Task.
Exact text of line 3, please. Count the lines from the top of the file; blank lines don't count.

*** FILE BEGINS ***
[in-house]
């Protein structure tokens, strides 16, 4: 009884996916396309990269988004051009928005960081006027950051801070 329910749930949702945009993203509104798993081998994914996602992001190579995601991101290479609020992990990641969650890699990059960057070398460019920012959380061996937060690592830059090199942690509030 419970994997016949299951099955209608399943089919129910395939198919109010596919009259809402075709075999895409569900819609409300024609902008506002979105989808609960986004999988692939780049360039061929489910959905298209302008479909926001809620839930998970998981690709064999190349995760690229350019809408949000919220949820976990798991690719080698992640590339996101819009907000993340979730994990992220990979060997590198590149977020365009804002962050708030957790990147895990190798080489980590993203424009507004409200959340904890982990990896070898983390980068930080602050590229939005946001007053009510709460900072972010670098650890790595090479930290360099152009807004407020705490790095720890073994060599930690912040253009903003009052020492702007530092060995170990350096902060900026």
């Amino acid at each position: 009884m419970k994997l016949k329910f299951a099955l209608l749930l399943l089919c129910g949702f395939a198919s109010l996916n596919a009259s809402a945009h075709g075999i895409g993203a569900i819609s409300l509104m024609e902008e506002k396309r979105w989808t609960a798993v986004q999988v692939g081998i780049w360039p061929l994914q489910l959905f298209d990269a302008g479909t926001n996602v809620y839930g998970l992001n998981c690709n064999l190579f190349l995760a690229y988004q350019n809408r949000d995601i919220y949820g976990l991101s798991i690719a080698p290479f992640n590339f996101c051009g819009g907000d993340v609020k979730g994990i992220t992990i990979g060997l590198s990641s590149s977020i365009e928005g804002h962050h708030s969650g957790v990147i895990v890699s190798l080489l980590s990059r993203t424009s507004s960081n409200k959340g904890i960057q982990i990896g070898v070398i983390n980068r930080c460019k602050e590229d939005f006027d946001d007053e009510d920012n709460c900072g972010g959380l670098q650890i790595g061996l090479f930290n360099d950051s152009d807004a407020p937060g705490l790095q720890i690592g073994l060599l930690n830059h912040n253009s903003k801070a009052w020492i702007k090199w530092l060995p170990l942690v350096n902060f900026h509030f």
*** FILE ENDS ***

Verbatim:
């Amino acid at each position: 009884m419970k994997l016949k329910f299951a099955l209608l749930l399943l089919c129910g949702f395939a198919s109010l996916n596919a009259s809402a945009h075709g075999i895409g993203a569900i819609s409300l509104m024609e902008e506002k396309r979105w989808t609960a798993v986004q999988v692939g081998i780049w360039p061929l994914q489910l959905f298209d990269a302008g479909t926001n996602v809620y839930g998970l992001n998981c690709n064999l190579f190349l995760a690229y988004q350019n809408r949000d995601i919220y949820g976990l991101s798991i690719a080698p290479f992640n590339f996101c051009g819009g907000d993340v609020k979730g994990i992220t992990i990979g060997l590198s990641s590149s977020i365009e928005g804002h962050h708030s969650g957790v990147i895990v890699s190798l080489l980590s990059r993203t424009s507004s960081n409200k959340g904890i960057q982990i990896g070898v070398i983390n980068r930080c460019k602050e590229d939005f006027d946001d007053e009510d920012n709460c900072g972010g959380l670098q650890i790595g061996l090479f930290n360099d950051s152009d807004a407020p937060g705490l790095q720890i690592g073994l060599l930690n830059h912040n253009s903003k801070a009052w020492i702007k090199w530092l060995p170990l942690v350096n902060f900026h509030f």